There are a wide variety of natural subspecies of boa constrictor found in the wild. Some have hardly been studied by scientists, let alone found and kept by snake breeders.
There are at least ten different types of boa constrictor species and subspecies, such as the red-tailed boa and boa imperator. Others are less common, such as the short-tailed boa, long-tailed boa, and black-bellied boa. Scientists are uncertain how many subspecies exist.
There’s a lot of interbreeding, and the subspecies share similar geographic ranges. We’re talking about places that are difficult for herpetologists and scientists to reach and carry out their research—the heart of the Amazon rainforest, and the slopes of the Andes. So, let’s look at the different kind of boa constrictors that are known along with some really interesting facts.
- 1 Boa Constrictor Species List
- 1.1 1) Red-Tailed Boa (Boa Constrictor Constrictor)
- 1.2 2) Boa Imperator (Boa Constrictor Imperator)
- 1.3 3) Short-Tailed Boa/Amaral’s Boa (Boa Constrictor Amarali)
- 1.4 4) Long-Tailed Boa/Tumbes Peru Boa (Boa Constrictor Longicauda)
- 1.5 5) Black-Bellied Boa (Boa Constrictor Melanogaster)
- 1.6 6) Dominican Clouded Boa (Boa Constrictor Nebulosa)
- 1.7 7) St. Lucia Boa (Boa Constrictor Orophias)
- 1.8 8) Pearl Island Boa (Boa Constrictor Sabogae)
- 1.9 9) Argentine Boa (Boa Constrictor Occidentalis)
- 1.10 10) Lojan Boa/Orton’s Boa (Boa Constrictor Ortonii)
- 1.11 Other Related Articles:
Boa Constrictor Species List
All boas are constrictors. They constrict their prey to kill it, rather than using venom.
However, when you’re talking about ‘boa constrictors,’ you’re referring to two different species in the genus Boa. One species is ‘Boa constrictor,’ which contains most of the subspecies in the list below.
The other species is ‘Boa imperator,’ which is mostly similar to the regular boa constrictor but from a different geographical range. These two species are the only two species in the Boa genus.
In the species Boa constrictor, there are at least eight subspecies that hail from different parts of South and Central America. They differ regarding size, color, and pattern.
Given that they live so close to one another, with their ranges overlapping, there’s also significant interbreeding that occurs in the wild. Breeders are careful to avoid this, only breeding like with like.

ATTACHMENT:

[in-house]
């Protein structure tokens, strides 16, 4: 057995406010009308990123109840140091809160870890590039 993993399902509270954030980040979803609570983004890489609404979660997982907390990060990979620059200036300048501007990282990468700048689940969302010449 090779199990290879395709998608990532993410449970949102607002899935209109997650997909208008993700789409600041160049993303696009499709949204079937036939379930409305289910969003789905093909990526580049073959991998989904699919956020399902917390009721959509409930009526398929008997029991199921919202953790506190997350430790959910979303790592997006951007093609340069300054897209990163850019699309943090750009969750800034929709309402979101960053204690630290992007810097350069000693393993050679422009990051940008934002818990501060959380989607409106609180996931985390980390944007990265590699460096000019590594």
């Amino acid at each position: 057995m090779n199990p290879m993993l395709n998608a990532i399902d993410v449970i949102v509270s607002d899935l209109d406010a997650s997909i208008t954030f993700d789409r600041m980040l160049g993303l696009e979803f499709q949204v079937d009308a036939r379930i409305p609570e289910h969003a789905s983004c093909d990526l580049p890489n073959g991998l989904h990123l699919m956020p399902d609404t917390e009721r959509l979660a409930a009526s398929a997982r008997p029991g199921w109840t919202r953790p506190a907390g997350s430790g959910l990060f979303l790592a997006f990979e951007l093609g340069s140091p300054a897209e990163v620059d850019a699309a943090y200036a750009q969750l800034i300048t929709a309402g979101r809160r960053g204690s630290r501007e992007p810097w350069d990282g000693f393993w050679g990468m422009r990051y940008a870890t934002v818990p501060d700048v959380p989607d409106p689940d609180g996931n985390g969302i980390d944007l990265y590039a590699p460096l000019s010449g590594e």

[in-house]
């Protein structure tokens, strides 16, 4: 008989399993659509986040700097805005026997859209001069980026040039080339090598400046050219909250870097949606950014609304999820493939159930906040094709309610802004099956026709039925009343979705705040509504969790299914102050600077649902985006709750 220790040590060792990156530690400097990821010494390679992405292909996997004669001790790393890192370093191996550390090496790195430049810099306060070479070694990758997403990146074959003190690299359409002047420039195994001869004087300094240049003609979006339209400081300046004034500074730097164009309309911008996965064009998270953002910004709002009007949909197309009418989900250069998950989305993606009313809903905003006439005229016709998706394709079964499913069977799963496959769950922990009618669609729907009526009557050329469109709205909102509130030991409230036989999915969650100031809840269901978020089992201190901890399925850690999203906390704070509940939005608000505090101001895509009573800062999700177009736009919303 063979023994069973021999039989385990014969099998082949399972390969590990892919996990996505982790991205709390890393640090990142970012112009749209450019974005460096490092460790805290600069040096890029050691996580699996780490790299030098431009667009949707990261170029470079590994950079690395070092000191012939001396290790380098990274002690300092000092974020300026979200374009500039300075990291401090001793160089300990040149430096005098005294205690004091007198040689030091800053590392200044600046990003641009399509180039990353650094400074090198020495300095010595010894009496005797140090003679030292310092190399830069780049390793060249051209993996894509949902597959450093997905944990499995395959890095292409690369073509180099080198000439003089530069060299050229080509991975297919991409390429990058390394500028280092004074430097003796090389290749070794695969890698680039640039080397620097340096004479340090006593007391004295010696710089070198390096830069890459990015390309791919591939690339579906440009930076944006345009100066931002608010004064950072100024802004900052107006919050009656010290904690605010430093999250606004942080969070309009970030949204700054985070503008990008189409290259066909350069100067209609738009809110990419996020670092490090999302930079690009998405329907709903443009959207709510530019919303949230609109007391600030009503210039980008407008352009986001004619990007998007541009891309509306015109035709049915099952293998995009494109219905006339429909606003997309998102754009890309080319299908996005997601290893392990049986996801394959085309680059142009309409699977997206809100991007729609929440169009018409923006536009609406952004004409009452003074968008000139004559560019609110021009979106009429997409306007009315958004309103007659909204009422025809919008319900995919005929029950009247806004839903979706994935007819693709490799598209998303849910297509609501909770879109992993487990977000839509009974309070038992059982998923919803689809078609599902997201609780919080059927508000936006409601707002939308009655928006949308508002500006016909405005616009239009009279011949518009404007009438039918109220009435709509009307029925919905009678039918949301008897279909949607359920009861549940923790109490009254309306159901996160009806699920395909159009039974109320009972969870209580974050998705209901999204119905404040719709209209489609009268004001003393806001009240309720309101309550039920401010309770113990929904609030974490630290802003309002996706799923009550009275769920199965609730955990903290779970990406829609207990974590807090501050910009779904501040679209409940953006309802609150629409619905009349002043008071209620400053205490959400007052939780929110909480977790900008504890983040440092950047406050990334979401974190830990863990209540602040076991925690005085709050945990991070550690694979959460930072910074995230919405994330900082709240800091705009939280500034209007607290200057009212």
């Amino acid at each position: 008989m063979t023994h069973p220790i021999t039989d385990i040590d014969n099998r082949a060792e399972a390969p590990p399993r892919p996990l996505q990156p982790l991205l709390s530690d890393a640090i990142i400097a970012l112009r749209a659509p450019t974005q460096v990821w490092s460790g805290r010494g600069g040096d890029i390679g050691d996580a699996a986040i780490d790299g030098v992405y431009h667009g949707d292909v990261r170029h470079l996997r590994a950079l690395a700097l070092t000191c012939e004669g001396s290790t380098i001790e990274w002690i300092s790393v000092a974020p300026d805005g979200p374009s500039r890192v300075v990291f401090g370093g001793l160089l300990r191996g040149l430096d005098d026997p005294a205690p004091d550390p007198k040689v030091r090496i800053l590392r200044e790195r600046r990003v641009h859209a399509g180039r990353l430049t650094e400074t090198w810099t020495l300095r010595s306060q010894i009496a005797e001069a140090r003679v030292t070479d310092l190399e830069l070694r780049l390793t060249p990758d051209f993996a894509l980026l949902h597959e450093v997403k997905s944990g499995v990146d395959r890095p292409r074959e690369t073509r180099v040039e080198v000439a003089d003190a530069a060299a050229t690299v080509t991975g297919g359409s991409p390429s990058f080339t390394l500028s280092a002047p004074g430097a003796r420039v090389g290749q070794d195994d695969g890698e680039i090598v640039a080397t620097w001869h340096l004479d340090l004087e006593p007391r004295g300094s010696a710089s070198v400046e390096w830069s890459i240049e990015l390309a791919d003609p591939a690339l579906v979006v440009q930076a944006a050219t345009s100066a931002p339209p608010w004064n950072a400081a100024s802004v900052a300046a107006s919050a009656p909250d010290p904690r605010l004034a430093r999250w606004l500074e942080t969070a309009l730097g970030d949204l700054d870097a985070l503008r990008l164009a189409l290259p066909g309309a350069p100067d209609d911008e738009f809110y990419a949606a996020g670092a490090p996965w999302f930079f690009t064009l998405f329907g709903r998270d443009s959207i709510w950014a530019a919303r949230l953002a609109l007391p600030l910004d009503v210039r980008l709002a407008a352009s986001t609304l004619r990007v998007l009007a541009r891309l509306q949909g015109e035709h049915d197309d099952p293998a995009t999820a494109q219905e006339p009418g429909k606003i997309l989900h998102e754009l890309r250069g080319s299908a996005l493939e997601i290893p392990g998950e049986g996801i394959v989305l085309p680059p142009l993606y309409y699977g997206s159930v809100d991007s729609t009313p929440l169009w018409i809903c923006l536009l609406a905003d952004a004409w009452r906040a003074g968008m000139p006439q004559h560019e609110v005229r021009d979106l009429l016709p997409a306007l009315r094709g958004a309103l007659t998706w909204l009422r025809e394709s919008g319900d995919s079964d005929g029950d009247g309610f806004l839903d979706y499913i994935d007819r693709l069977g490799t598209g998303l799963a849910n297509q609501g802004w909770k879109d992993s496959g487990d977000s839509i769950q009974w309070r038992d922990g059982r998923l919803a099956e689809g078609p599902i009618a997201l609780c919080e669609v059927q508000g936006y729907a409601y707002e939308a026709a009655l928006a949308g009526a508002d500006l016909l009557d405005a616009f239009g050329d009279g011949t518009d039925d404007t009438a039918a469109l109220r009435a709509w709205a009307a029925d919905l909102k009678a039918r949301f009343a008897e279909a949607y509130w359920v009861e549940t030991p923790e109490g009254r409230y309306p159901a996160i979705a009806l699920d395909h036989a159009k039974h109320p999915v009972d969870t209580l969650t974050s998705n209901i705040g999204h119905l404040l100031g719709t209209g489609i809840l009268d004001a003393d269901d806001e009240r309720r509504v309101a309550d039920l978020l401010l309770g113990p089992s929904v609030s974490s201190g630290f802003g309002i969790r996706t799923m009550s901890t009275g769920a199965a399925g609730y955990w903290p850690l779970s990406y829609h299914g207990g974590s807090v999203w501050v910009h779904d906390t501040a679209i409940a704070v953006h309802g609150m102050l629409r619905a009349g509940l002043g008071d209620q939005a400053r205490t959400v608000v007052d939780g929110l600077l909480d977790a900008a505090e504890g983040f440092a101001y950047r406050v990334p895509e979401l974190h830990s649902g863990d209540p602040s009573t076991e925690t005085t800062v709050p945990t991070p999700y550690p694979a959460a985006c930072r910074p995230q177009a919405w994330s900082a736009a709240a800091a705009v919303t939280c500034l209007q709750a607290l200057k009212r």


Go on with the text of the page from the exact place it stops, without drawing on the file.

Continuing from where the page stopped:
Aside from these snakes, other boas are constrictors, but which aren’t in the same species. The emerald tree boa, for example, is also in the Boa family but is in a different genus (Corallus). This isn’t considered a boa constrictor.
1) Red-Tailed Boa (Boa Constrictor Constrictor)
If somebody says they own a boa constrictor, this is probably the snake they mean. This boa is native to almost all of South America, as well as some Caribbean islands. Among snake owners, it’s known as the BCC which is an abbreviation of their scientific name.
Regarding boa constrictor characteristics, they grow to between five and nine feet on average, but can reach thirteen feet if they’re well fed. Females are larger than males, both regarding length and weight.
They range from brown to cream or gray, and have reddish-brown markings known as saddles in a pattern along their back. Their name is derived from their bright red tails, which they keep into adulthood. They can live for between 20 and 30 years if they’re well-cared for.
In the wild, they’re a nocturnal snake that likes to climb in trees, hence how many wild specimens live in the rainforest.
Facts About the Red-Tailed Boa
- When they first became popular, the majority of captive red-tailed boas were wild-caught. This gave them a reputation for being a mean and aggressive snake. Captive-bred boas, as practically all of today’s specimens are, are much more docile.
- The initial pressure on the red-tailed boa population caused them to become rarer in their natural habitat.
- Because of the sheer number of snakes in captivity here in the U.S., it’s inevitable that some are lost or abandoned. In fact, this has happened to such an extent that they’re now an invasive species in the wild in some states like Florida!
- The red-tailed boa appears across almost all of South America. At the same time, so do most of the subspecies in our list. Because the snakes all share the same range, there’s a lot of interbreeding, and confusion as to whether certain subspecies are different or are just color morphs.
2) Boa Imperator (Boa Constrictor Imperator)
Boa imperators are another common pet snake. If somebody tells you they own a boa constrictor, and it’s not a red-tailed boa, it’s probably a boa imperator. To help distinguish between the two species, these snakes are referred to as BCIs.
And yes, we said species—because some scientists think that the boa imperator is a different species to boa constrictors. These snakes live in Central America rather than South America, for example, Mexico, Nicaragua, and Colombia.
BCIs are very similar to BCCs. They have very similar markings, so much so that it’s difficult for a novice to tell them apart. To get technical, BCIs have markings that are more rounded, whereas BCCs often have a little notch in their markings, a small point on each side.
The biggest difference is that BCIs have a dark brown or dark red tail. BCIs are also a little shorter and slimmer than BCCs.